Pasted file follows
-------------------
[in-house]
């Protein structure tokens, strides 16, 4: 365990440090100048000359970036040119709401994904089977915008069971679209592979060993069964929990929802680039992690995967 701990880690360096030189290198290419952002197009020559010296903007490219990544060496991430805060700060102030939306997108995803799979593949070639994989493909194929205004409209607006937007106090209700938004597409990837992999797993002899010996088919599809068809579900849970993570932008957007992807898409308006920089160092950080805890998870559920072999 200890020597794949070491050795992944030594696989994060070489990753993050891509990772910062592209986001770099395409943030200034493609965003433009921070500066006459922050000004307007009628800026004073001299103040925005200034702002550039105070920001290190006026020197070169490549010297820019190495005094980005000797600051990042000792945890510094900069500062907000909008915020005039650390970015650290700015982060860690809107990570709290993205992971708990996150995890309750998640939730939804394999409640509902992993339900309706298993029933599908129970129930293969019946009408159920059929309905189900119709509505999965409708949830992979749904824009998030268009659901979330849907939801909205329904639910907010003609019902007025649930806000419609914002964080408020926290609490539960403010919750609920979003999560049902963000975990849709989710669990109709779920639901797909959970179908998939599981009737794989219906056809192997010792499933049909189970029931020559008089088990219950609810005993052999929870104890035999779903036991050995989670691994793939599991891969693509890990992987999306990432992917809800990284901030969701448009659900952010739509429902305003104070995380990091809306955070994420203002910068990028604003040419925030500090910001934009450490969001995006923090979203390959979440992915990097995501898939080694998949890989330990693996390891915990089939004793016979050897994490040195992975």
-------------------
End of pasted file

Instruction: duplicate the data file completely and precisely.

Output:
[in-house]
């Protein structure tokens, strides 16, 4: 365990440090100048000359970036040119709401994904089977915008069971679209592979060993069964929990929802680039992690995967 701990880690360096030189290198290419952002197009020559010296903007490219990544060496991430805060700060102030939306997108995803799979593949070639994989493909194929205004409209607006937007106090209700938004597409990837992999797993002899010996088919599809068809579900849970993570932008957007992807898409308006920089160092950080805890998870559920072999 200890020597794949070491050795992944030594696989994060070489990753993050891509990772910062592209986001770099395409943030200034493609965003433009921070500066006459922050000004307007009628800026004073001299103040925005200034702002550039105070920001290190006026020197070169490549010297820019190495005094980005000797600051990042000792945890510094900069500062907000909008915020005039650390970015650290700015982060860690809107990570709290993205992971708990996150995890309750998640939730939804394999409640509902992993339900309706298993029933599908129970129930293969019946009408159920059929309905189900119709509505999965409708949830992979749904824009998030268009659901979330849907939801909205329904639910907010003609019902007025649930806000419609914002964080408020926290609490539960403010919750609920979003999560049902963000975990849709989710669990109709779920639901797909959970179908998939599981009737794989219906056809192997010792499933049909189970029931020559008089088990219950609810005993052999929870104890035999779903036991050995989670691994793939599991891969693509890990992987999306990432992917809800990284901030969701448009659900952010739509429902305003104070995380990091809306955070994420203002910068990028604003040419925030500090910001934009450490969001995006923090979203390959979440992915990097995501898939080694998949890989330990693996390891915990089939004793016979050897994490040195992975």